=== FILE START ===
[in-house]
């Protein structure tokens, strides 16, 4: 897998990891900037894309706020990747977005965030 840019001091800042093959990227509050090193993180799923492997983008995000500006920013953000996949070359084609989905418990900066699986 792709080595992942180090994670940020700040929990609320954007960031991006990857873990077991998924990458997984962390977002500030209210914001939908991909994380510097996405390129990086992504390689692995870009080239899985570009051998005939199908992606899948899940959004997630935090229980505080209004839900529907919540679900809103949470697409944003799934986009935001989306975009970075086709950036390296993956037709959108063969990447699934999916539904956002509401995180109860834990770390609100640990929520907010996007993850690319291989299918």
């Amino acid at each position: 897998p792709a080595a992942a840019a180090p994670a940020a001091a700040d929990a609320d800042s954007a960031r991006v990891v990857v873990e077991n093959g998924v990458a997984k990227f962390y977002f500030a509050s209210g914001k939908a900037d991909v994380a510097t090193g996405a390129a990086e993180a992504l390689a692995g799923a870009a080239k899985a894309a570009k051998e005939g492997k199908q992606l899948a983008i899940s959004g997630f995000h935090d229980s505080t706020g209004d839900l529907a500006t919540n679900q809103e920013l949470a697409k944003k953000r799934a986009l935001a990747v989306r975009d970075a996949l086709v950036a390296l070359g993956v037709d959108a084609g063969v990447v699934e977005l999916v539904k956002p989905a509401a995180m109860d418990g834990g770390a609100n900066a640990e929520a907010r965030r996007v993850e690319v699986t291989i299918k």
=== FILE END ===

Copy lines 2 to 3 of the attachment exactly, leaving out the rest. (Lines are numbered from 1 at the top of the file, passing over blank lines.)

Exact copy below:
């Protein structure tokens, strides 16, 4: 897998990891900037894309706020990747977005965030 840019001091800042093959990227509050090193993180799923492997983008995000500006920013953000996949070359084609989905418990900066699986 792709080595992942180090994670940020700040929990609320954007960031991006990857873990077991998924990458997984962390977002500030209210914001939908991909994380510097996405390129990086992504390689692995870009080239899985570009051998005939199908992606899948899940959004997630935090229980505080209004839900529907919540679900809103949470697409944003799934986009935001989306975009970075086709950036390296993956037709959108063969990447699934999916539904956002509401995180109860834990770390609100640990929520907010996007993850690319291989299918």
């Amino acid at each position: 897998p792709a080595a992942a840019a180090p994670a940020a001091a700040d929990a609320d800042s954007a960031r991006v990891v990857v873990e077991n093959g998924v990458a997984k990227f962390y977002f500030a509050s209210g914001k939908a900037d991909v994380a510097t090193g996405a390129a990086e993180a992504l390689a692995g799923a870009a080239k899985a894309a570009k051998e005939g492997k199908q992606l899948a983008i899940s959004g997630f995000h935090d229980s505080t706020g209004d839900l529907a500006t919540n679900q809103e920013l949470a697409k944003k953000r799934a986009l935001a990747v989306r975009d970075a996949l086709v950036a390296l070359g993956v037709d959108a084609g063969v990447v699934e977005l999916v539904k956002p989905a509401a995180m109860d418990g834990g770390a609100n900066a640990e929520a907010r965030r996007v993850e690319v699986t291989i299918k």